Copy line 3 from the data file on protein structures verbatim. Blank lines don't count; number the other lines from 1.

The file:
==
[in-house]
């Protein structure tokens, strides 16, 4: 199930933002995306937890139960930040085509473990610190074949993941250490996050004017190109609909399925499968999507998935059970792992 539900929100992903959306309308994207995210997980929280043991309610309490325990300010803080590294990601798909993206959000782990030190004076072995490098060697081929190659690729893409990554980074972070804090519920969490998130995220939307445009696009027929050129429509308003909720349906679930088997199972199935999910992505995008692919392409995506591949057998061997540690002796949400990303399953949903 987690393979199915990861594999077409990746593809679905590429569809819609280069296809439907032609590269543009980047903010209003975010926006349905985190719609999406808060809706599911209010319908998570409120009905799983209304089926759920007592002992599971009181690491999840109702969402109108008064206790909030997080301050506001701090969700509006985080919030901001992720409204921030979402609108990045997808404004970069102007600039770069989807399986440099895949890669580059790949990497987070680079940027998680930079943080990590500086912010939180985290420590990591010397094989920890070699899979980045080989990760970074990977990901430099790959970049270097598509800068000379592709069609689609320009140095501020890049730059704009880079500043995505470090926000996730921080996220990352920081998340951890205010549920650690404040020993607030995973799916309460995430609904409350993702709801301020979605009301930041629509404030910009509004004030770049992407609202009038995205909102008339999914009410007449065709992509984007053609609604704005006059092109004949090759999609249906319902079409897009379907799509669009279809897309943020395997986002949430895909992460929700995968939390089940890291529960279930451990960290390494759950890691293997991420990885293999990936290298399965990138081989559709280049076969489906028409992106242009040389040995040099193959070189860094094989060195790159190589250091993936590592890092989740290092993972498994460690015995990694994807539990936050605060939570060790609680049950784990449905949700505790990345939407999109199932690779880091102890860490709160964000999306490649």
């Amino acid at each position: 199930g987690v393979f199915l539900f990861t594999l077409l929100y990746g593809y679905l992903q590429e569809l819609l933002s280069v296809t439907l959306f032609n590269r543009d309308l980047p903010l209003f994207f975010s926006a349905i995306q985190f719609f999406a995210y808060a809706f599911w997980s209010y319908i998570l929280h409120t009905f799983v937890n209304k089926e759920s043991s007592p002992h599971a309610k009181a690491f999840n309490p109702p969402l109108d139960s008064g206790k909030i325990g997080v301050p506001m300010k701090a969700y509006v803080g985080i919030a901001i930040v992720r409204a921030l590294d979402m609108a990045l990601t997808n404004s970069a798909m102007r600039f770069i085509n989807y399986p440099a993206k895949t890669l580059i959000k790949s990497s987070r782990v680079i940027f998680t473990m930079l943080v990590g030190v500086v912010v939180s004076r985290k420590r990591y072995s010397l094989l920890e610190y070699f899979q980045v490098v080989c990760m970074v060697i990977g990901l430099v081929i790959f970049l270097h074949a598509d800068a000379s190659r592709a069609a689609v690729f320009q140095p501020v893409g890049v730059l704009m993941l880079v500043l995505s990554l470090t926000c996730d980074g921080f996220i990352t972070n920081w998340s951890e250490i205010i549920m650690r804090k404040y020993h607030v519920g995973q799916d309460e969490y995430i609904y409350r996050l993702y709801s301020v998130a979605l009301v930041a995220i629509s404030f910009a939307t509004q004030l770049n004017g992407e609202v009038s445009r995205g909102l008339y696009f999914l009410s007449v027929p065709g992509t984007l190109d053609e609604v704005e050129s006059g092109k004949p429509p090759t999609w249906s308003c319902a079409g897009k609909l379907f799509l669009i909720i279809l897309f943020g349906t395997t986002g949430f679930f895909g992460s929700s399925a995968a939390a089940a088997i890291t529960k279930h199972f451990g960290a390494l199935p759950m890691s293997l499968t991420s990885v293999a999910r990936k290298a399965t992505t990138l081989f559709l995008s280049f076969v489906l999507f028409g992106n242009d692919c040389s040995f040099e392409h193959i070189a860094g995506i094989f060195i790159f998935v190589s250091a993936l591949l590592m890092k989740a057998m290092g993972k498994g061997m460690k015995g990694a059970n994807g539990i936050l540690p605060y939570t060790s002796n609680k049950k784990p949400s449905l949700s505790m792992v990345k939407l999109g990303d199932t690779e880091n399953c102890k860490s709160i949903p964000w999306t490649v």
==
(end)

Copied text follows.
């Amino acid at each position: 199930g987690v393979f199915l539900f990861t594999l077409l929100y990746g593809y679905l992903q590429e569809l819609l933002s280069v296809t439907l959306f032609n590269r543009d309308l980047p903010l209003f994207f975010s926006a349905i995306q985190f719609f999406a995210y808060a809706f599911w997980s209010y319908i998570l929280h409120t009905f799983v937890n209304k089926e759920s043991s007592p002992h599971a309610k009181a690491f999840n309490p109702p969402l109108d139960s008064g206790k909030i325990g997080v301050p506001m300010k701090a969700y509006v803080g985080i919030a901001i930040v992720r409204a921030l590294d979402m609108a990045l990601t997808n404004s970069a798909m102007r600039f770069i085509n989807y399986p440099a993206k895949t890669l580059i959000k790949s990497s987070r782990v680079i940027f998680t473990m930079l943080v990590g030190v500086v912010v939180s004076r985290k420590r990591y072995s010397l094989l920890e610190y070699f899979q980045v490098v080989c990760m970074v060697i990977g990901l430099v081929i790959f970049l270097h074949a598509d800068a000379s190659r592709a069609a689609v690729f320009q140095p501020v893409g890049v730059l704009m993941l880079v500043l995505s990554l470090t926000c996730d980074g921080f996220i990352t972070n920081w998340s951890e250490i205010i549920m650690r804090k404040y020993h607030v519920g995973q799916d309460e969490y995430i609904y409350r996050l993702y709801s301020v998130a979605l009301v930041a995220i629509s404030f910009a939307t509004q004030l770049n004017g992407e609202v009038s445009r995205g909102l008339y696009f999914l009410s007449v027929p065709g992509t984007l190109d053609e609604v704005e050129s006059g092109k004949p429509p090759t999609w249906s308003c319902a079409g897009k609909l379907f799509l669009i909720i279809l897309f943020g349906t395997t986002g949430f679930f895909g992460s929700s399925a995968a939390a089940a088997i890291t529960k279930h199972f451990g960290a390494l199935p759950m890691s293997l499968t991420s990885v293999a999910r990936k290298a399965t992505t990138l081989f559709l995008s280049f076969v489906l999507f028409g992106n242009d692919c040389s040995f040099e392409h193959i070189a860094g995506i094989f060195i790159f998935v190589s250091a993936l591949l590592m890092k989740a057998m290092g993972k498994g061997m460690k015995g990694a059970n994807g539990i936050l540690p605060y939570t060790s002796n609680k049950k784990p949400s449905l949700s505790m792992v990345k939407l999109g990303d199932t690779e880091n399953c102890k860490s709160i949903p964000w999306t490649v």